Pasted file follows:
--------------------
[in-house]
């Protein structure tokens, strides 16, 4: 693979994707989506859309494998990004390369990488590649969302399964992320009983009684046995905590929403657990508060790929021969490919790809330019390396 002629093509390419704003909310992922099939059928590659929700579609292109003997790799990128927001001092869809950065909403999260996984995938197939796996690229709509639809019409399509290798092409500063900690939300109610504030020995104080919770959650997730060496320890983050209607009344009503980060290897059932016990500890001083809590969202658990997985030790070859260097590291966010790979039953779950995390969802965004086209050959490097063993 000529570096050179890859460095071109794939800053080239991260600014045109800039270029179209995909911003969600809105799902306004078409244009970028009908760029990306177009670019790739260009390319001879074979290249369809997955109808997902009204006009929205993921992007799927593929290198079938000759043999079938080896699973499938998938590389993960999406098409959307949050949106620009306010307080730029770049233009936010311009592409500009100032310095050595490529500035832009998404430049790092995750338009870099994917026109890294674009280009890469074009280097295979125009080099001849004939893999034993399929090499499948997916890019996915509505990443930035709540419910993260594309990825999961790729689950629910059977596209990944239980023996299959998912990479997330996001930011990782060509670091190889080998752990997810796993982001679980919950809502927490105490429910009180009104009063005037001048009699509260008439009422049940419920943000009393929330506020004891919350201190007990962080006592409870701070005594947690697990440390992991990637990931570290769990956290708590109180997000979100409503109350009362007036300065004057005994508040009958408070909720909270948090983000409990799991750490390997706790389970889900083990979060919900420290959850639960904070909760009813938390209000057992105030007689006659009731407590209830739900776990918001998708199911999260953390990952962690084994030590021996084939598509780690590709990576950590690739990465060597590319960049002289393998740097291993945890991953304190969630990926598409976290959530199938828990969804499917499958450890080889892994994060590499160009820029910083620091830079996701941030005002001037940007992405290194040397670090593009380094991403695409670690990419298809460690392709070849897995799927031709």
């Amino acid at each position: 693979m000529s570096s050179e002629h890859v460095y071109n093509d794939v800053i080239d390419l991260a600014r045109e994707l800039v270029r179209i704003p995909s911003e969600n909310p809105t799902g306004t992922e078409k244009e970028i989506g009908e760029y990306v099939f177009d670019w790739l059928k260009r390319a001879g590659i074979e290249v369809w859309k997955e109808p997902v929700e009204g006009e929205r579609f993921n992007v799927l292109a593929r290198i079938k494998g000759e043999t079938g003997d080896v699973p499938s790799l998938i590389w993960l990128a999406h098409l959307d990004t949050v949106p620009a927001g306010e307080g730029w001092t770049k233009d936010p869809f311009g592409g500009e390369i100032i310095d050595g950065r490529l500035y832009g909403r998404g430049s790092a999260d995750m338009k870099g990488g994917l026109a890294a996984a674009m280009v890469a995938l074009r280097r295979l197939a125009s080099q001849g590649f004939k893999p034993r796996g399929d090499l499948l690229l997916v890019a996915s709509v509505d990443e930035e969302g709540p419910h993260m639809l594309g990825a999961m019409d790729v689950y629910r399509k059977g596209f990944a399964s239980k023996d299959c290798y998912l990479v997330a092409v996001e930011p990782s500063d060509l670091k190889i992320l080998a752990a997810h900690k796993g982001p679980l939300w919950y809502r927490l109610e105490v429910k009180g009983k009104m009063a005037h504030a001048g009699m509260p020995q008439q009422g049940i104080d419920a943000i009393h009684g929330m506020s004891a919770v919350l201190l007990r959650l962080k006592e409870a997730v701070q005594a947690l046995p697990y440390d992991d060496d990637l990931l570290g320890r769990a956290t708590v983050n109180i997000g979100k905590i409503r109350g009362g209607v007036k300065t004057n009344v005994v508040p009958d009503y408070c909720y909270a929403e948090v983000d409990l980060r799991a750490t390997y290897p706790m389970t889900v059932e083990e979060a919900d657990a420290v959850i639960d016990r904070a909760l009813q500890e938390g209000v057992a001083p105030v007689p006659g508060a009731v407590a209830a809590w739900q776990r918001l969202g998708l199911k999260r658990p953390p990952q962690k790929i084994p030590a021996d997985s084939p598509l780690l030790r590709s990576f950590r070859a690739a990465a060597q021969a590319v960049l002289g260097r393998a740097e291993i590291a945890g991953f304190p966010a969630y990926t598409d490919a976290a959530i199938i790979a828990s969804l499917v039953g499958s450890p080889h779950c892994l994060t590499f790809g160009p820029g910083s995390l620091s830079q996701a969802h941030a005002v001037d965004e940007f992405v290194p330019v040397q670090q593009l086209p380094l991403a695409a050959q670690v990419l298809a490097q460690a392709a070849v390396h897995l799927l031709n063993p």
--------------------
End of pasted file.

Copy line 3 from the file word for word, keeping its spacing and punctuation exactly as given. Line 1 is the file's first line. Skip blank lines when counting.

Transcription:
């Amino acid at each position: 693979m000529s570096s050179e002629h890859v460095y071109n093509d794939v800053i080239d390419l991260a600014r045109e994707l800039v270029r179209i704003p995909s911003e969600n909310p809105t799902g306004t992922e078409k244009e970028i989506g009908e760029y990306v099939f177009d670019w790739l059928k260009r390319a001879g590659i074979e290249v369809w859309k997955e109808p997902v929700e009204g006009e929205r579609f993921n992007v799927l292109a593929r290198i079938k494998g000759e043999t079938g003997d080896v699973p499938s790799l998938i590389w993960l990128a999406h098409l959307d990004t949050v949106p620009a927001g306010e307080g730029w001092t770049k233009d936010p869809f311009g592409g500009e390369i100032i310095d050595g950065r490529l500035y832009g909403r998404g430049s790092a999260d995750m338009k870099g990488g994917l026109a890294a996984a674009m280009v890469a995938l074009r280097r295979l197939a125009s080099q001849g590649f004939k893999p034993r796996g399929d090499l499948l690229l997916v890019a996915s709509v509505d990443e930035e969302g709540p419910h993260m639809l594309g990825a999961m019409d790729v689950y629910r399509k059977g596209f990944a399964s239980k023996d299959c290798y998912l990479v997330a092409v996001e930011p990782s500063d060509l670091k190889i992320l080998a752990a997810h900690k796993g982001p679980l939300w919950y809502r927490l109610e105490v429910k009180g009983k009104m009063a005037h504030a001048g009699m509260p020995q008439q009422g049940i104080d419920a943000i009393h009684g929330m506020s004891a919770v919350l201190l007990r959650l962080k006592e409870a997730v701070q005594a947690l046995p697990y440390d992991d060496d990637l990931l570290g320890r769990a956290t708590v983050n109180i997000g979100k905590i409503r109350g009362g209607v007036k300065t004057n009344v005994v508040p009958d009503y408070c909720y909270a929403e948090v983000d409990l980060r799991a750490t390997y290897p706790m389970t889900v059932e083990e979060a919900d657990a420290v959850i639960d016990r904070a909760l009813q500890e938390g209000v057992a001083p105030v007689p006659g508060a009731v407590a209830a809590w739900q776990r918001l969202g998708l199911k999260r658990p953390p990952q962690k790929i084994p030590a021996d997985s084939p598509l780690l030790r590709s990576f950590r070859a690739a990465a060597q021969a590319v960049l002289g260097r393998a740097e291993i590291a945890g991953f304190p966010a969630y990926t598409d490919a976290a959530i199938i790979a828990s969804l499917v039953g499958s450890p080889h779950c892994l994060t590499f790809g160009p820029g910083s995390l620091s830079q996701a969802h941030a005002v001037d965004e940007f992405v290194p330019v040397q670090q593009l086209p380094l991403a695409a050959q670690v990419l298809a490097q460690a392709a070849v390396h897995l799927l031709n063993p």